Sometimes rocket science is super anticlimactic.
Such was the case at 4:35 p.m. Tuesday outside Brownsville, when SpaceX’s planned launch of the SN8 Starship prototype at Boca Chica Beach was aborted literally at the last second.
On a YouTube live feed that came on line a few minutes before the planned launch, a voice belonging to Boca Chica mission control can be heard uttering “abort” after the rocketed belched plenty of white vapor but no fire with 1 3/10 seconds remaining on the countdown clock.
A few minutes later, SpaceX posted “Raptor abort, standing down for the day” on the feed. At 4:43 p.m., SpaceX tweeted: “Raptor auto-abort at T-1 second.”
Raptor is the name of the company’s liquid oxygen and liquid methane powered engine, designed and built in house. SN8 has three of them, compared to one in each of the previous prototypes that have flown at Boca Chica: Starhopper in August 2019, SN5 on Aug. 4 of this year, and SN6 a month later on Sept. 3. SN stands for “serial number.”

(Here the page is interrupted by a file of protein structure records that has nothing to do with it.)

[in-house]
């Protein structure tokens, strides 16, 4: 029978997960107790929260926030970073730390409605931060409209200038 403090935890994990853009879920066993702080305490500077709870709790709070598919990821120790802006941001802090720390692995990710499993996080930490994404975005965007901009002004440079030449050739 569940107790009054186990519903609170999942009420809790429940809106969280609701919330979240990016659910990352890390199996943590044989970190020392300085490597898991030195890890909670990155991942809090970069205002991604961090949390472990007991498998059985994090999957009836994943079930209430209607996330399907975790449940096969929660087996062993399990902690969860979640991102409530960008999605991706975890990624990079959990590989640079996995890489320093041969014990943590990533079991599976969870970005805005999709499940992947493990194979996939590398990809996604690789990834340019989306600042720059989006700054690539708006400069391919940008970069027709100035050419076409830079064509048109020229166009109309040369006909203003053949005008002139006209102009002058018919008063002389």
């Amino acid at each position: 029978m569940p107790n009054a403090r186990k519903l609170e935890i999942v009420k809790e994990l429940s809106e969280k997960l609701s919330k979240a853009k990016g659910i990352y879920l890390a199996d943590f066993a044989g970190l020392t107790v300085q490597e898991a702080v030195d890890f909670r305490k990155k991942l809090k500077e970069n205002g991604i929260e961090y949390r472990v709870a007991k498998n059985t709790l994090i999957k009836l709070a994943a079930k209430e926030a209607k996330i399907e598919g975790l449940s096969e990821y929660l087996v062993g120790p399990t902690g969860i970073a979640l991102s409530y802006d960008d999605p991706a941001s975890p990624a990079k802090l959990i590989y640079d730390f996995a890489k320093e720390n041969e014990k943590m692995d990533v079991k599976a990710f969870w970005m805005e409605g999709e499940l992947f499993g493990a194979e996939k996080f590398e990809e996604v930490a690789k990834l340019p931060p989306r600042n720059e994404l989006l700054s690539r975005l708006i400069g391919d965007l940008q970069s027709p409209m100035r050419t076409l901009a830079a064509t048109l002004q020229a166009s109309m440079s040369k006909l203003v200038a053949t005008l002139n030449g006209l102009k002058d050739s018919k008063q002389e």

Those successful flights were to 500 feet. With SN8, SpaceX is attempting a flight to more than 40,000 feet followed by an unpowered, skydiver-like descent, then a throttle-up on the engines and a swing of the tail toward Earth for what’s hoped will be a gentle touchdown. The test is designed to see how the vehicles three engines perform and gauge the “overall aerodynamic entry capabilities of the vehicle, including its body flaps,” plus transitioning propellant from one tank to another.
“SN8 will also attempt to perform a landing flip maneuver, which would be a first for a vehicle of this size,” according to SpaceX. “With a test such as this, success is not measured by completion of specific objectives but rather how much we can learn as a whole, which will inform and improve the probability of success in the future as SpaceX rapidly advances development of Starship.”
Elon Musk, SpaceX founder and CEO, recently gave the SN8 test a one-in-three chance of success. The company may try again today, or later in the week. Temporary Flight Restrictions for aircraft and drones issued by the Federal Aviation Administration for Boca Chica remain in effect through Dec. 10. Tuesday evening after the scrubbed launch, Cameron County Judge Eddie Trevino Jr. ordered Boca Chica Beach and S.H. 4 closed from F.M. 1419 to the beach on Dec. 10-11 from 7 a.m. to 5:30 p.m. both days for space flight activities.
The SpaceX live feed for the eventual SN8 launch can be found here: